Have 3 pens and a pencil handy, and a scratch pad thats big enough to NOT move when you write on it!
If you have not got narrow filters get them - I wish I had them last night!!
Wear headphones
Try and arrange a time free of distractions - if my wife or daughter come in and talk to me or ask me a question I just give up at this stage - theres no point. I need 100% concentration just to make the contact.


If you fancy a sked drop me a line.

Scott
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Men can only be happy when they do not assume that the object of life is happiness.
George Orwell
K3TN
Member

Posts: 293


WWW

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« Reply #5 on: March 30, 2012, 03:38:53 AM »

That is about par for the course for a first CW contact! When I started I actually wrote down what I would send on an index card that I could look at: "DE WN2ADH BT TNX OM BT UR 599 599 BT NAME IS JOHN JOHN BT QTH IS FREEPORT, FREEPORT NY NY BT HW CPY? DE WN2ADH" and used that for my first few QSOs till the radio willies shook their way out.

As someone else said, always write the other guys call down first and you will be fine in a few more QSOs.

73 John K3TN
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John K3TN
HA7AP
Member

Posts: 19




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« Reply #6 on: March 30, 2012, 06:09:57 AM »

Although I have been licensed for quite a few years, I have never been particularly active.  QRP and home brew equipment has always been my primary interest

I made a couple of half hearted attempts to learn the code in the late 80s, early 90s but never really got anywhere.  I took and passed my RAE in the late 90s and was licensed as M1CPL.  However, the novelty of VHF very quickly wore off and I went QRT.  When the code requirement was abolished, I became active again, and around the same time moved to Germany and acquired the callsign DL3RR.  However, once again, after a period of activity I went QRT.

That was until I "discovered" the code a couple of years ago.  I don't really know what finally spurred me to sit down and learn it properly but I made an attempt, and got fairly proficient at copying the code around 10wpm (not much, but it was a start).  Unfortunately, certain family issues meant that I never got around to use it on air.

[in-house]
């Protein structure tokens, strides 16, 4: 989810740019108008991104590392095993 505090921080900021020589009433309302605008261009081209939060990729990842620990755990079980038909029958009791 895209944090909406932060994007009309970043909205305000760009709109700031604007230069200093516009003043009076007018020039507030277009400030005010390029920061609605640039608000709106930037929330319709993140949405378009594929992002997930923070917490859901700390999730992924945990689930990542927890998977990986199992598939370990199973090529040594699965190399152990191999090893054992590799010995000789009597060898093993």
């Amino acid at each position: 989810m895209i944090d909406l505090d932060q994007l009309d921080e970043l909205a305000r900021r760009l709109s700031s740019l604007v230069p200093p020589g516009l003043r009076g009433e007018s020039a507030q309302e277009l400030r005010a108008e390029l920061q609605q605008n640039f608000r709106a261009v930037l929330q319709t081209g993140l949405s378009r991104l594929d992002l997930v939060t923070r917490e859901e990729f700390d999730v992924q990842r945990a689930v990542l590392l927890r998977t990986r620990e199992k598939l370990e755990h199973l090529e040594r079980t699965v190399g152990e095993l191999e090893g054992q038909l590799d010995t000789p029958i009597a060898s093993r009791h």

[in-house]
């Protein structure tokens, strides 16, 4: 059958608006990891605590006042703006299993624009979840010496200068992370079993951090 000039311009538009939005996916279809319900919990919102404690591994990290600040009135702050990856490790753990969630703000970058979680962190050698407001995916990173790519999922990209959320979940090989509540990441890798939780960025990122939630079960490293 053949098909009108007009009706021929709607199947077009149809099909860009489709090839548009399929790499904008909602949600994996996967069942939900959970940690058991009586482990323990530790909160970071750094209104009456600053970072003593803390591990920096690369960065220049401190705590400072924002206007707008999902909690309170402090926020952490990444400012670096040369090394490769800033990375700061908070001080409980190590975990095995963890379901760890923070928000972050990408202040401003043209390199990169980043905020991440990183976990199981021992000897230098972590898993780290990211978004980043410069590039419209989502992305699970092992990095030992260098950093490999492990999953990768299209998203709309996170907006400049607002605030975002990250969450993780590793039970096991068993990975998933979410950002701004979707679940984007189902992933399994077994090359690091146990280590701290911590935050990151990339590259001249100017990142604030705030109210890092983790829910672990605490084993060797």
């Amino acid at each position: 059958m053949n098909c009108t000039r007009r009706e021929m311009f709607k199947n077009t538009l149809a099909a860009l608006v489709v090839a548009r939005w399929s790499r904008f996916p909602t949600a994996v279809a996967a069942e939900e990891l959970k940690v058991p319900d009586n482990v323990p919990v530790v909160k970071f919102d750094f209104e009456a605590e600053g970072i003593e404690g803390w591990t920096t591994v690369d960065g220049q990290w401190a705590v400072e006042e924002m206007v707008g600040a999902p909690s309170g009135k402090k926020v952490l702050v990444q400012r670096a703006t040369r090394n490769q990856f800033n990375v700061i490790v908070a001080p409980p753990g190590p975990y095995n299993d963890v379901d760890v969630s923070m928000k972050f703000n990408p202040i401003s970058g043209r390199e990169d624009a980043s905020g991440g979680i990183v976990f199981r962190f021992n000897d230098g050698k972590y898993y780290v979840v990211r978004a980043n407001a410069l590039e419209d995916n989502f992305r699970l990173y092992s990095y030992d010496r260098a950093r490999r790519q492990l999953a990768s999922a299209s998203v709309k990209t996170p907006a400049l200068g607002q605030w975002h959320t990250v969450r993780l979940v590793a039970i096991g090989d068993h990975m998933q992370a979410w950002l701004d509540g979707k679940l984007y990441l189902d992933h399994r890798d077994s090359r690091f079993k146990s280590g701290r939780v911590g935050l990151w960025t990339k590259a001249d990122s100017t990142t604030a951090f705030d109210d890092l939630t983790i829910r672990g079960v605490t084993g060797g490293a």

In January this year, I finally decided to make a concerted effort.  After all - what's the point of sitting down and learning something if you aren't going to use it!  I can now copy code at 20wpm on a good day, and having done some practice at sending I decided I was ready.

Earlier this week, I sat down one evening on 40m and heard a GB station calling CQ - I wanted to work a GB station to avoid having to send in German.  My German is fluent, but I find sending CW in my Mother Tongue hard enough!  I tuned up the antenna, took a deep breath and answered him.

To my surprise, he came straight back - Heavens!  What do I do now?!?

It was at this point, that my copying and sending skills vacated my head so quickly I could almost hear a "whoosh".

I was able to give him a report, but as if to add insult to injury another station started sending very nearby!

In the next over, he told me QRM was extremely bad and as I was listening his signal disappeared into the noise floor.

Guess I need to practice some more before I try again!
Hi There!
I am very active on all band and I am willing to work you at any speed you like.
Even if you feel that it is really hard, you should still give it a try.
You can find my e-mail address either on qrz.com, or on HamQTH.com in case you would like to set up a sked.
Every CW operators who love to speak cw, they are very understanding, so.....you don't have to worry about a thing.

73 Imi HA7AP
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K8AG
Member

Posts: 352




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« Reply #7 on: March 30, 2012, 07:28:28 AM »

Guess I need to practice some more before I try again!
Best practice is getting on the air.  Decades ago I was finally on ready for my first QSO.  Those days I was a Novice operator and CW was the only mode.  I had a cheap key afixed to my code practice oscillator and simply connected it to my homebrew 2 tube crystal transmitter.   I heard a CQ in the vicinity of my crystal so I responded.  An op in Ohio responded and I was in my first QSO.  Of course on my second transmission I was so nervous that my cheap code key fell apart.  I actually finished the QSO by tapping key parts together.

The only ops who don't have problems operating are those who never operate.  Welcome to CW.  Looking forward to exchanging calls down the log.

73, JP, K8AG
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KB3TXH
Member

Posts: 44




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« Reply #8 on: March 30, 2012, 07:46:43 AM »

Having a script for a basic QSO helps me when my mind goes blank. I copied mine from this site.

http://naqcc.info/cw_qsos.html

There are still times that I look at my copy of it, when stuck for a reply.

My script reminds me how to start a QSO, and how to end it, but the middle of the QSO can be anything you want it to be.